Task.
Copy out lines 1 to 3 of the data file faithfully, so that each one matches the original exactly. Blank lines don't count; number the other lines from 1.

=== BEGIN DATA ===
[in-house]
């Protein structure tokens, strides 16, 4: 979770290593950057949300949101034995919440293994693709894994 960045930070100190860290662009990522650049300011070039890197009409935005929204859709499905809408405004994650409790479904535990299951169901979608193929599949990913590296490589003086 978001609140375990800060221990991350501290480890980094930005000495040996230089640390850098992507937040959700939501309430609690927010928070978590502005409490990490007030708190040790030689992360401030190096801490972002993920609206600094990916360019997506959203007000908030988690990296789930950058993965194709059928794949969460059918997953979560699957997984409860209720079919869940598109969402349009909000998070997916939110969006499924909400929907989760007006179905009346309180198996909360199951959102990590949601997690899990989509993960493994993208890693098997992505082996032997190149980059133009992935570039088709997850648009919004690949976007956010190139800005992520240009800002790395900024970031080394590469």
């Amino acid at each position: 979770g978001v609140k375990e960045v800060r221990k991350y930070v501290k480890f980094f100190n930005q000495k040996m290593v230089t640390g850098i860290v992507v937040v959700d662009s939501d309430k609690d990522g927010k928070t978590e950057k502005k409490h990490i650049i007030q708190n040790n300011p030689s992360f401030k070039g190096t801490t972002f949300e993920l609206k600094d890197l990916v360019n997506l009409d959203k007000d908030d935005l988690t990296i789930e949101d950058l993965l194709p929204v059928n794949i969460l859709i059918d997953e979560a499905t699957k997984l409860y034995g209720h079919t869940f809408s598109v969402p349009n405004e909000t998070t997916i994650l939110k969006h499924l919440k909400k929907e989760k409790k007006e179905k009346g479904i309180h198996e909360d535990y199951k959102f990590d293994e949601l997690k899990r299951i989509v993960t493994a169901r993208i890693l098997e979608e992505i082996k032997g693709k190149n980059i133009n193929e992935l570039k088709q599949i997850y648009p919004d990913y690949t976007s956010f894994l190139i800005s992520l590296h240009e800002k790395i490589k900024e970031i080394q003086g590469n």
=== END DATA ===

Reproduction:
[in-house]
């Protein structure tokens, strides 16, 4: 979770290593950057949300949101034995919440293994693709894994 960045930070100190860290662009990522650049300011070039890197009409935005929204859709499905809408405004994650409790479904535990299951169901979608193929599949990913590296490589003086 978001609140375990800060221990991350501290480890980094930005000495040996230089640390850098992507937040959700939501309430609690927010928070978590502005409490990490007030708190040790030689992360401030190096801490972002993920609206600094990916360019997506959203007000908030988690990296789930950058993965194709059928794949969460059918997953979560699957997984409860209720079919869940598109969402349009909000998070997916939110969006499924909400929907989760007006179905009346309180198996909360199951959102990590949601997690899990989509993960493994993208890693098997992505082996032997190149980059133009992935570039088709997850648009919004690949976007956010190139800005992520240009800002790395900024970031080394590469």
């Amino acid at each position: 979770g978001v609140k375990e960045v800060r221990k991350y930070v501290k480890f980094f100190n930005q000495k040996m290593v230089t640390g850098i860290v992507v937040v959700d662009s939501d309430k609690d990522g927010k928070t978590e950057k502005k409490h990490i650049i007030q708190n040790n300011p030689s992360f401030k070039g190096t801490t972002f949300e993920l609206k600094d890197l990916v360019n997506l009409d959203k007000d908030d935005l988690t990296i789930e949101d950058l993965l194709p929204v059928n794949i969460l859709i059918d997953e979560a499905t699957k997984l409860y034995g209720h079919t869940f809408s598109v969402p349009n405004e909000t998070t997916i994650l939110k969006h499924l919440k909400k929907e989760k409790k007006e179905k009346g479904i309180h198996e909360d535990y199951k959102f990590d293994e949601l997690k899990r299951i989509v993960t493994a169901r993208i890693l098997e979608e992505i082996k032997g693709k190149n980059i133009n193929e992935l570039k088709q599949i997850y648009p919004d990913y690949t976007s956010f894994l190139i800005s992520l590296h240009e800002k790395i490589k900024e970031i080394q003086g590469n």